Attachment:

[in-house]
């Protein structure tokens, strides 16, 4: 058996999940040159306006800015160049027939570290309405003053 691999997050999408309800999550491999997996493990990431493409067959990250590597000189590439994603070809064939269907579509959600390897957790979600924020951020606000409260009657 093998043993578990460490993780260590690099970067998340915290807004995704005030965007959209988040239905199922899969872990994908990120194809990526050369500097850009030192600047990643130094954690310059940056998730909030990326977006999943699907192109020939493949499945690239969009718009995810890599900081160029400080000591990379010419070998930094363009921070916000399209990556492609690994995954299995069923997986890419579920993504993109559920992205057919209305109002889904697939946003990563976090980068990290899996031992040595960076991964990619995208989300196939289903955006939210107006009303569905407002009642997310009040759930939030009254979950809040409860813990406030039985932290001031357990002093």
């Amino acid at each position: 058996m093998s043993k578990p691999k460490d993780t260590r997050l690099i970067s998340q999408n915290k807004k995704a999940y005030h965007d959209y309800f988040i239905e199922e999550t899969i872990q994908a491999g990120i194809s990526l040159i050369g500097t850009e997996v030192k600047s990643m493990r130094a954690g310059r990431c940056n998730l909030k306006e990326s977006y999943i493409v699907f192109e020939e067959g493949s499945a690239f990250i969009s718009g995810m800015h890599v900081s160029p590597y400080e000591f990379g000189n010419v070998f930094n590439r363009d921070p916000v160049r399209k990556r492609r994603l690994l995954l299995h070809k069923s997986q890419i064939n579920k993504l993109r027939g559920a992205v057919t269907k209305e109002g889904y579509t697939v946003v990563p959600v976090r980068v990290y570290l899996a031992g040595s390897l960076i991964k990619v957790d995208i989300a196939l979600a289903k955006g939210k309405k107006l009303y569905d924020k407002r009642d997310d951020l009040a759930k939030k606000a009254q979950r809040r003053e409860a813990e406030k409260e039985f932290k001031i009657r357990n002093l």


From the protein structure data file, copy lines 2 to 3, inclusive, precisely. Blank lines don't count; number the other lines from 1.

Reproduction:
């Protein structure tokens, strides 16, 4: 058996999940040159306006800015160049027939570290309405003053 691999997050999408309800999550491999997996493990990431493409067959990250590597000189590439994603070809064939269907579509959600390897957790979600924020951020606000409260009657 093998043993578990460490993780260590690099970067998340915290807004995704005030965007959209988040239905199922899969872990994908990120194809990526050369500097850009030192600047990643130094954690310059940056998730909030990326977006999943699907192109020939493949499945690239969009718009995810890599900081160029400080000591990379010419070998930094363009921070916000399209990556492609690994995954299995069923997986890419579920993504993109559920992205057919209305109002889904697939946003990563976090980068990290899996031992040595960076991964990619995208989300196939289903955006939210107006009303569905407002009642997310009040759930939030009254979950809040409860813990406030039985932290001031357990002093």
């Amino acid at each position: 058996m093998s043993k578990p691999k460490d993780t260590r997050l690099i970067s998340q999408n915290k807004k995704a999940y005030h965007d959209y309800f988040i239905e199922e999550t899969i872990q994908a491999g990120i194809s990526l040159i050369g500097t850009e997996v030192k600047s990643m493990r130094a954690g310059r990431c940056n998730l909030k306006e990326s977006y999943i493409v699907f192109e020939e067959g493949s499945a690239f990250i969009s718009g995810m800015h890599v900081s160029p590597y400080e000591f990379g000189n010419v070998f930094n590439r363009d921070p916000v160049r399209k990556r492609r994603l690994l995954l299995h070809k069923s997986q890419i064939n579920k993504l993109r027939g559920a992205v057919t269907k209305e109002g889904y579509t697939v946003v990563p959600v976090r980068v990290y570290l899996a031992g040595s390897l960076i991964k990619v957790d995208i989300a196939l979600a289903k955006g939210k309405k107006l009303y569905d924020k407002r009642d997310d951020l009040a759930k939030k606000a009254q979950r809040r003053e409860a813990e406030k409260e039985f932290k001031i009657r357990n002093l």